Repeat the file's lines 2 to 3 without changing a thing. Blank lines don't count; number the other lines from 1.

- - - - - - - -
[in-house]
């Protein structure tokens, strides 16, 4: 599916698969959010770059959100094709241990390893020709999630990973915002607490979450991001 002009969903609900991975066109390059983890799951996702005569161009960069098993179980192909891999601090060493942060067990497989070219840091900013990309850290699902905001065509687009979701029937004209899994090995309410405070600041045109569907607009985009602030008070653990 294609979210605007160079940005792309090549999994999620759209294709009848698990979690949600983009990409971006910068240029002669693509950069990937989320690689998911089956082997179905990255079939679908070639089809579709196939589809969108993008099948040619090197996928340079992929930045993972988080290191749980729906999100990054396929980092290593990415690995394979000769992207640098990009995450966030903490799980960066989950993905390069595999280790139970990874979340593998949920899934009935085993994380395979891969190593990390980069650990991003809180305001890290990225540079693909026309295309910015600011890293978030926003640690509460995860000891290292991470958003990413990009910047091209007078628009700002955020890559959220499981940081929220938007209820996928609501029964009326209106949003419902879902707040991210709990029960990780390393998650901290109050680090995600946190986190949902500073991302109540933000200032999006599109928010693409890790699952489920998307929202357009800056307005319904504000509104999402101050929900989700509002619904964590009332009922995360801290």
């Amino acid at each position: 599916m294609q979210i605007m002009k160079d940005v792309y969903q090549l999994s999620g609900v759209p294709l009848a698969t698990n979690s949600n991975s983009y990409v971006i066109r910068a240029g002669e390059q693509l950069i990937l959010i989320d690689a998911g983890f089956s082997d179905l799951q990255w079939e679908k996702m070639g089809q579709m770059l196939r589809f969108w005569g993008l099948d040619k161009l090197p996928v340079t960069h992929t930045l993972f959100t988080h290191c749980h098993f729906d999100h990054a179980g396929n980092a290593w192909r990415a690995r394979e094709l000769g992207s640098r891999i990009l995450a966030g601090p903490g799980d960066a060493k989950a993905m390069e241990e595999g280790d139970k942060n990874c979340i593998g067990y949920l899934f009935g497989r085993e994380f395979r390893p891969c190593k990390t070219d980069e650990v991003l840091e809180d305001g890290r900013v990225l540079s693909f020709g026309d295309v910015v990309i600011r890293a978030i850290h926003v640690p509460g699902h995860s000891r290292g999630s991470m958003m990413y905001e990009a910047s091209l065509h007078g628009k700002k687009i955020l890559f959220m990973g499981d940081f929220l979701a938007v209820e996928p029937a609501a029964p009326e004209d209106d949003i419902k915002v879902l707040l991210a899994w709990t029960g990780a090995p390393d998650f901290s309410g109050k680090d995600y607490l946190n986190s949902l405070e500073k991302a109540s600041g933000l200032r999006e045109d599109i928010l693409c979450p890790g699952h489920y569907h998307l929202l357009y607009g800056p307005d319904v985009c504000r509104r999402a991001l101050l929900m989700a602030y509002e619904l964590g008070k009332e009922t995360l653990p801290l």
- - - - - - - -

């Protein structure tokens, strides 16, 4: 599916698969959010770059959100094709241990390893020709999630990973915002607490979450991001 002009969903609900991975066109390059983890799951996702005569161009960069098993179980192909891999601090060493942060067990497989070219840091900013990309850290699902905001065509687009979701029937004209899994090995309410405070600041045109569907607009985009602030008070653990 294609979210605007160079940005792309090549999994999620759209294709009848698990979690949600983009990409971006910068240029002669693509950069990937989320690689998911089956082997179905990255079939679908070639089809579709196939589809969108993008099948040619090197996928340079992929930045993972988080290191749980729906999100990054396929980092290593990415690995394979000769992207640098990009995450966030903490799980960066989950993905390069595999280790139970990874979340593998949920899934009935085993994380395979891969190593990390980069650990991003809180305001890290990225540079693909026309295309910015600011890293978030926003640690509460995860000891290292991470958003990413990009910047091209007078628009700002955020890559959220499981940081929220938007209820996928609501029964009326209106949003419902879902707040991210709990029960990780390393998650901290109050680090995600946190986190949902500073991302109540933000200032999006599109928010693409890790699952489920998307929202357009800056307005319904504000509104999402101050929900989700509002619904964590009332009922995360801290």
């Amino acid at each position: 599916m294609q979210i605007m002009k160079d940005v792309y969903q090549l999994s999620g609900v759209p294709l009848a698969t698990n979690s949600n991975s983009y990409v971006i066109r910068a240029g002669e390059q693509l950069i990937l959010i989320d690689a998911g983890f089956s082997d179905l799951q990255w079939e679908k996702m070639g089809q579709m770059l196939r589809f969108w005569g993008l099948d040619k161009l090197p996928v340079t960069h992929t930045l993972f959100t988080h290191c749980h098993f729906d999100h990054a179980g396929n980092a290593w192909r990415a690995r394979e094709l000769g992207s640098r891999i990009l995450a966030g601090p903490g799980d960066a060493k989950a993905m390069e241990e595999g280790d139970k942060n990874c979340i593998g067990y949920l899934f009935g497989r085993e994380f395979r390893p891969c190593k990390t070219d980069e650990v991003l840091e809180d305001g890290r900013v990225l540079s693909f020709g026309d295309v910015v990309i600011r890293a978030i850290h926003v640690p509460g699902h995860s000891r290292g999630s991470m958003m990413y905001e990009a910047s091209l065509h007078g628009k700002k687009i955020l890559f959220m990973g499981d940081f929220l979701a938007v209820e996928p029937a609501a029964p009326e004209d209106d949003i419902k915002v879902l707040l991210a899994w709990t029960g990780a090995p390393d998650f901290s309410g109050k680090d995600y607490l946190n986190s949902l405070e500073k991302a109540s600041g933000l200032r999006e045109d599109i928010l693409c979450p890790g699952h489920y569907h998307l929202l357009y607009g800056p307005d319904v985009c504000r509104r999402a991001l101050l929900m989700a602030y509002e619904l964590g008070k009332e009922t995360l653990p801290l």